Government

Former UI student Joe Walsh brings long-shot presidential bid to Iowa

Ex-congressman challenging Donald Trump for Republican nomination

Joe Walsh, a conservative former congressman, announces his intention to challenge President Donald Trump for the Republican Party’s 2020 White House nomination in a still image taken from his campaign video Aug. 25. (Handout via Reuters)
Joe Walsh, a conservative former congressman, announces his intention to challenge President Donald Trump for the Republican Party’s 2020 White House nomination in a still image taken from his campaign video Aug. 25. (Handout via Reuters)

CEDAR RAPIDS — Joe Walsh thinks that many people who voted for Republican Donald Trump in 2016 are looking for an alternative in 2020.

So the former Illinois Republican congressman is challenging them to “be brave enough to act publicly on what they know privately.”

“I voted for Donald Trump,” Walsh said during a stop Tuesday afternoon in Cedar Rapids. “I know why they voted for Trump. Like me, they wanted disruption. They were sick of both parties and the political system that was broken.”

But, he said, they didn’t vote for dishonesty and disregard for the Constitution.

“We didn’t vote for this guy who is like a malignant narcissist,” Walsh said.

“I am an American and a Republican,” he said. “I believe in the rule of law. I believe in the separation of powers. I don’t believe the president should be a king or dictator. Donald Trump doesn’t believe in any of that, and he wants to be a king and a dictator.”

As a long-shot challenger to Trump, Walsh said his challenge is “to get myself and other Republicans to acknowledge, not that we made a mistake in 2016, but clearly we can’t do the same thing in 2020.”

A University of Iowa English major, Walsh studied acting at the Lee Strasberg Theatre & Film Institute, taught at a community college and worked as a fundraiser, researcher and at financial firms before eking out a 291-vote win over a three-term Democratic congresswoman in the Tea Party wave of 2010.

While in the House, Walsh launched often personal attacks on Democrats, especially President Barack Obama. He rejected tax increases, voted against raising the debt ceiling and authored a balanced-budget amendment. Walsh also rejected climate change, a position he since has reversed.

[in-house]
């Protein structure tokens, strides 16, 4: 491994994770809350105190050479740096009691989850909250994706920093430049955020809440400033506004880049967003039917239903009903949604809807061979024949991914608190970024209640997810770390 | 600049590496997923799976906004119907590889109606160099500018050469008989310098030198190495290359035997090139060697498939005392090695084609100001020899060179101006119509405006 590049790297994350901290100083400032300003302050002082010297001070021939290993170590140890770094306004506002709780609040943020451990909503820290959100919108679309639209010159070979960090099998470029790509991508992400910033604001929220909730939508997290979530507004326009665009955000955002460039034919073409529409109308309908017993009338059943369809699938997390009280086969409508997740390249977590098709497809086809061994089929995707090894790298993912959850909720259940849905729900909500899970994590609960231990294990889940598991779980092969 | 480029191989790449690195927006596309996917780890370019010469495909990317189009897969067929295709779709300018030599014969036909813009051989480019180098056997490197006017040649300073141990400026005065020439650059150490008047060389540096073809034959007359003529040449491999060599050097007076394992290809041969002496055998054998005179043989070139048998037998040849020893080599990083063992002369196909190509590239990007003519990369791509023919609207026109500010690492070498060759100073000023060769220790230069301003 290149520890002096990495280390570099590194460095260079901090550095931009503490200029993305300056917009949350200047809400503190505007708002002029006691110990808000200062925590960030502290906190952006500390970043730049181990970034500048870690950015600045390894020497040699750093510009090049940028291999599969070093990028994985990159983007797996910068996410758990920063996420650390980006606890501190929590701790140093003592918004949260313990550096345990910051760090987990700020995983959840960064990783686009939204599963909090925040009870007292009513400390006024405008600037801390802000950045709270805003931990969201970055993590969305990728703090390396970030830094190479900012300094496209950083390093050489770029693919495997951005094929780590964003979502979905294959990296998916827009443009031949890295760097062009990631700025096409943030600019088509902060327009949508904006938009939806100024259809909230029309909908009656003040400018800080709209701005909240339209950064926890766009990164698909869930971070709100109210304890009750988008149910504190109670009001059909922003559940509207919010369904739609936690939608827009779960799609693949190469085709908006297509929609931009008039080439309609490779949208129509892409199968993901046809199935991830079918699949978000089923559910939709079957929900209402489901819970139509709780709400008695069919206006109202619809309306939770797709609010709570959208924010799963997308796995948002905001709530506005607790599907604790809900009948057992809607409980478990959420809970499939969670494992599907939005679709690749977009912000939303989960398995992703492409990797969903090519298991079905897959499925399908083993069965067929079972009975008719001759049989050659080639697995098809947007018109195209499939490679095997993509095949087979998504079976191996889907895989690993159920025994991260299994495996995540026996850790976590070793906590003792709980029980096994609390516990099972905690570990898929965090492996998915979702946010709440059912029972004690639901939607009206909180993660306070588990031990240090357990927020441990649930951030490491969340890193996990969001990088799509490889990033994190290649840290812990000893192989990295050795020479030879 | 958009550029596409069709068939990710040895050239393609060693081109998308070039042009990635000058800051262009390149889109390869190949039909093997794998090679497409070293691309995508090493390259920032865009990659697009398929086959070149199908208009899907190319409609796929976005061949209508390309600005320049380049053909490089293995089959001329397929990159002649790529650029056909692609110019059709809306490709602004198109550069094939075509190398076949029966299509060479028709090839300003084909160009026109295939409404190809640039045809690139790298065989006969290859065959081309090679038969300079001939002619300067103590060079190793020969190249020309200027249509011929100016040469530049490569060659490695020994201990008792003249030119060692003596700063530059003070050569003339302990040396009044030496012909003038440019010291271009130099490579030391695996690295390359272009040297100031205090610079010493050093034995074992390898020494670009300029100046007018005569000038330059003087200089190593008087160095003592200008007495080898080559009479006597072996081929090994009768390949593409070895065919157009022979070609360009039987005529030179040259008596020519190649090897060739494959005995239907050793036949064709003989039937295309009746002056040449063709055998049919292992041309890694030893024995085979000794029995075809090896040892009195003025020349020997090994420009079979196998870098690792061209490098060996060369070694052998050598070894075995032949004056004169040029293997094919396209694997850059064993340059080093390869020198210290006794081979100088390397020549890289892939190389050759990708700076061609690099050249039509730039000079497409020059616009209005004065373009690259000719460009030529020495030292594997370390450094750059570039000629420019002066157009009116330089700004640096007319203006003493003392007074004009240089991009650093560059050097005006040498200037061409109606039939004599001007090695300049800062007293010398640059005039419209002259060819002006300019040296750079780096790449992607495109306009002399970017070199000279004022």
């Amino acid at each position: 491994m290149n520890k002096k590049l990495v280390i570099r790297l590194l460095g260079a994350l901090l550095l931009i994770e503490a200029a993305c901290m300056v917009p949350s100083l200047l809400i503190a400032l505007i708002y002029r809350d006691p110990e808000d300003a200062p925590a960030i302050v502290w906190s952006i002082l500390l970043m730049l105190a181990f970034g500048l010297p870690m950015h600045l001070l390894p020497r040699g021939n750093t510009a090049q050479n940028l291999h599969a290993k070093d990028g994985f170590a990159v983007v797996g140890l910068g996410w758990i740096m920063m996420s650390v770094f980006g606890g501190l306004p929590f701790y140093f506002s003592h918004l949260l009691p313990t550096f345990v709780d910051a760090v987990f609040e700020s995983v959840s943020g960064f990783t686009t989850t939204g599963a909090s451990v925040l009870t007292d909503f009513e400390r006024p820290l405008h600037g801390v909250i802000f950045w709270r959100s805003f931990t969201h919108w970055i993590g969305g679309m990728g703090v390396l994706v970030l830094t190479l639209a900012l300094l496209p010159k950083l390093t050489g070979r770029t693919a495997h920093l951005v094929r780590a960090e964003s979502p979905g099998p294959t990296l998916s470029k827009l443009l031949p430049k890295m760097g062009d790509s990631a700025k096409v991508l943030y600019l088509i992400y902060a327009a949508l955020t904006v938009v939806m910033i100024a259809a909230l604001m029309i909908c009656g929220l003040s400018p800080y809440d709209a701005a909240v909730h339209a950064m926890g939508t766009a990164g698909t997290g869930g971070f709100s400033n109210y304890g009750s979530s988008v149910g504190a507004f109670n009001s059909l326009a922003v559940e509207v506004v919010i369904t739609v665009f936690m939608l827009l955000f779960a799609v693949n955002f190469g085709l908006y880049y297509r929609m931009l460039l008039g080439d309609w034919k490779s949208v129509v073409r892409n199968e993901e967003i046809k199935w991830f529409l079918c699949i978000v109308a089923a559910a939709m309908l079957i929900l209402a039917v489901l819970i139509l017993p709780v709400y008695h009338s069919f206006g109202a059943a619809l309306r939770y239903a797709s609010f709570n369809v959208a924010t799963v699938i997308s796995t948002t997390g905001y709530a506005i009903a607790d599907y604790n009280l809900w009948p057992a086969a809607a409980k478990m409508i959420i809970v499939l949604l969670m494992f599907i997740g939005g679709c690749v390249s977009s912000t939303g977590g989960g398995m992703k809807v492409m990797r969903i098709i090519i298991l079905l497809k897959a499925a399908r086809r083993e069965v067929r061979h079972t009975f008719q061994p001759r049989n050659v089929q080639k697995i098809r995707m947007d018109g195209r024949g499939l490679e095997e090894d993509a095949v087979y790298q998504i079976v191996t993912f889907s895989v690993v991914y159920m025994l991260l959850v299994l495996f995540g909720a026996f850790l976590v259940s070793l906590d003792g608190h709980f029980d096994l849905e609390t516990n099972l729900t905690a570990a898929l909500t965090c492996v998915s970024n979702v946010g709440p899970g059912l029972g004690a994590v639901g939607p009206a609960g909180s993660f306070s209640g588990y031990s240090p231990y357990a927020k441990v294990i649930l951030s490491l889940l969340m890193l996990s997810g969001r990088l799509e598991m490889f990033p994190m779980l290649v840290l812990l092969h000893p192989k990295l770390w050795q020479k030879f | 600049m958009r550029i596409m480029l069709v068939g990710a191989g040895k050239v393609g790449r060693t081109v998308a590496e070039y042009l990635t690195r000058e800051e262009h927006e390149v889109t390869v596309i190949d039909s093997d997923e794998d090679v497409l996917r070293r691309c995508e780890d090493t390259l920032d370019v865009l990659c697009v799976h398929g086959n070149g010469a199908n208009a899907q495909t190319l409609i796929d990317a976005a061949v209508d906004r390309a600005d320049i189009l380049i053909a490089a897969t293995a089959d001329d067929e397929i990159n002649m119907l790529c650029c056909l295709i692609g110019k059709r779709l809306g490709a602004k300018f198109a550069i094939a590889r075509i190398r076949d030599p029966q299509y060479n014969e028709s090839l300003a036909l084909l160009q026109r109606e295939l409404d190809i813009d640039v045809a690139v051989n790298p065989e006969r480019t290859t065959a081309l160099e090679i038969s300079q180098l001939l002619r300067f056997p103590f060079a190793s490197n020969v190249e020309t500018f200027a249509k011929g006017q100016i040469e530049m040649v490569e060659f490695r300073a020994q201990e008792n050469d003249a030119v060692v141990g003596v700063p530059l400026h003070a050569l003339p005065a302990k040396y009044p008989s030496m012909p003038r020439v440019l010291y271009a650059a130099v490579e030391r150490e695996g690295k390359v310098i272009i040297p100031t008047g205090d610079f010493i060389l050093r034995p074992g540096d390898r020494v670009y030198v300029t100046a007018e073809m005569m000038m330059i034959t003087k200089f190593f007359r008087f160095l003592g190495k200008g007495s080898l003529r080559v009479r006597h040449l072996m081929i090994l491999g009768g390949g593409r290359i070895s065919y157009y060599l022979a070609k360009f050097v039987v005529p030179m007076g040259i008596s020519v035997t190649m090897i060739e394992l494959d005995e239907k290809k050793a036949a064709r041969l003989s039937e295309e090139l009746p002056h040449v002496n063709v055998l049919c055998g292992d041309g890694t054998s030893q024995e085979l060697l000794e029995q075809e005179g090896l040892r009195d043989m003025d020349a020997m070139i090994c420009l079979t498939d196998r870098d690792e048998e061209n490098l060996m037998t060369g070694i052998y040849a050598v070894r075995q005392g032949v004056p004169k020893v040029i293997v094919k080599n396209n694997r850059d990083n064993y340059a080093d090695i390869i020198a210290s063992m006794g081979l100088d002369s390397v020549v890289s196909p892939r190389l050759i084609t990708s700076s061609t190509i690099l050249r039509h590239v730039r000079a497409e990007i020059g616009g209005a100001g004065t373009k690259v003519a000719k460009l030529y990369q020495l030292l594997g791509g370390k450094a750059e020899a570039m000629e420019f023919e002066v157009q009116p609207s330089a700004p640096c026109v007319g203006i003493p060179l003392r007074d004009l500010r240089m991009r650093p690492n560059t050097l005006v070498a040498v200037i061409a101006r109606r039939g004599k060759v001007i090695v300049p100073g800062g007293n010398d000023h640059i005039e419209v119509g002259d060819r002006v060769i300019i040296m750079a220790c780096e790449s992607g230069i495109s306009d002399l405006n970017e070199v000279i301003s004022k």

In 2012, now-U.S. Sen. Tammy Duckworth, D-Ill., defeated him.

ARTICLE CONTINUES BELOW ADVERTISEMENT

After leaving Congress, Walsh hosted a radio talk show. Initially, he supported Trump. However, he now thinks Trump is “incapable of telling the truth ... of caring about anyone other than himself.”

“If we give him another four years, I worry for the country,” Walsh said.

Since announcing his candidacy Aug. 25, he’s been visiting Iowa and New Hampshire as well as other states, including South Carolina, where the GOP canceled its primary in a show of solidarity with Trump.

Walsh disagrees with Trump on numerous issues. Trump has increased the national debt more and faster than Obama. The tariffs are “horrible policy.” Trump ran on securing the border, but has made a mess of immigration, Walsh said.

“He’s so bad for this country that it’s hard to talk about anything else,” said Walsh, 57. “I’d like to talk about the issues, but I wouldn’t be doing this if I just disagreed with him on the issues.”

He’s read special counsel Robert Mueller’s report on 2016 Russian election interference and believes Trump should be impeached for obstruction of justice.

“I’m convinced that most Republicans privately believe that Trump is unfit,” Walsh said. “I know most of my former colleagues in Congress believe every word I say about Trump. They think he’s a moron. They think he’s an ignoramus. They think he’s dangerous.”

Republican voters tell him they are tired of Trump, tired of his tweet rants and tired of all the drama.

“They’re tired of waking up every morning and there’s some Trump bullshit going on. They need to see an alternative,” he said. “I need to become that alternative.”

For more information, visit https://www.joewalsh.org/.

Comments: (319) 398-8375; james.lynch@thegazette.com

Give us feedback

We value your trust and work hard to provide fair, accurate coverage. If you have found an error or omission in our reporting, tell us here.

Or if you have a story idea we should look into? Tell us here.

Give us feedback

We value your trust and work hard to provide fair, accurate coverage. If you have found an error or omission in our reporting, tell us here.

Or if you have a story idea we should look into? Tell us here.